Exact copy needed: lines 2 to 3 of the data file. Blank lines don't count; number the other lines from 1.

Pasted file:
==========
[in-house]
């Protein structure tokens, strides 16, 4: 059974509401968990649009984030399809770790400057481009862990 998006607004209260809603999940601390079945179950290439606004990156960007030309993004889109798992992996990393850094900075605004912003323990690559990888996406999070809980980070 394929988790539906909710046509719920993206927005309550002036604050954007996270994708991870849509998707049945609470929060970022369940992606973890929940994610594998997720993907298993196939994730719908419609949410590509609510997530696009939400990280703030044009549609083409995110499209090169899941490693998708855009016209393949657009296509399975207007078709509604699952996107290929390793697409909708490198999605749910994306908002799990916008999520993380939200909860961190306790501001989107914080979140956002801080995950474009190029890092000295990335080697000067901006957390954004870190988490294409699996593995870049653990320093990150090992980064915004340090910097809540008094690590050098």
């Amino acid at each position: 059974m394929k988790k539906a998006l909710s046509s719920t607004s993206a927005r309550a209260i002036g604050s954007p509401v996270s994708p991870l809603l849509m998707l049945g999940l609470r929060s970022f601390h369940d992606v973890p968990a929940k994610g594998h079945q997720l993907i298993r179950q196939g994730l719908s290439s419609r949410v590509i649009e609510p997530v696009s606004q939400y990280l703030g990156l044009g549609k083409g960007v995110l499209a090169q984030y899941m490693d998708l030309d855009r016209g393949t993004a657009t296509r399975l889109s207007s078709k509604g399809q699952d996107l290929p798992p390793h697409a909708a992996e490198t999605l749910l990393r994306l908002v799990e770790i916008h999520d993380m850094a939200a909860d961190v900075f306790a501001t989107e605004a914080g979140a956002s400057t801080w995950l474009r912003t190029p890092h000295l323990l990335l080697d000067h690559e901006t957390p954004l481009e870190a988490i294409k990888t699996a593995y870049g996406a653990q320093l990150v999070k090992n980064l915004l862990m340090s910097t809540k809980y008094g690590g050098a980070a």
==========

């Protein structure tokens, strides 16, 4: 059974509401968990649009984030399809770790400057481009862990 998006607004209260809603999940601390079945179950290439606004990156960007030309993004889109798992992996990393850094900075605004912003323990690559990888996406999070809980980070 394929988790539906909710046509719920993206927005309550002036604050954007996270994708991870849509998707049945609470929060970022369940992606973890929940994610594998997720993907298993196939994730719908419609949410590509609510997530696009939400990280703030044009549609083409995110499209090169899941490693998708855009016209393949657009296509399975207007078709509604699952996107290929390793697409909708490198999605749910994306908002799990916008999520993380939200909860961190306790501001989107914080979140956002801080995950474009190029890092000295990335080697000067901006957390954004870190988490294409699996593995870049653990320093990150090992980064915004340090910097809540008094690590050098």
């Amino acid at each position: 059974m394929k988790k539906a998006l909710s046509s719920t607004s993206a927005r309550a209260i002036g604050s954007p509401v996270s994708p991870l809603l849509m998707l049945g999940l609470r929060s970022f601390h369940d992606v973890p968990a929940k994610g594998h079945q997720l993907i298993r179950q196939g994730l719908s290439s419609r949410v590509i649009e609510p997530v696009s606004q939400y990280l703030g990156l044009g549609k083409g960007v995110l499209a090169q984030y899941m490693d998708l030309d855009r016209g393949t993004a657009t296509r399975l889109s207007s078709k509604g399809q699952d996107l290929p798992p390793h697409a909708a992996e490198t999605l749910l990393r994306l908002v799990e770790i916008h999520d993380m850094a939200a909860d961190v900075f306790a501001t989107e605004a914080g979140a956002s400057t801080w995950l474009r912003t190029p890092h000295l323990l990335l080697d000067h690559e901006t957390p954004l481009e870190a988490i294409k990888t699996a593995y870049g996406a653990q320093l990150v999070k090992n980064l915004l862990m340090s910097t809540k809980y008094g690590g050098a980070a």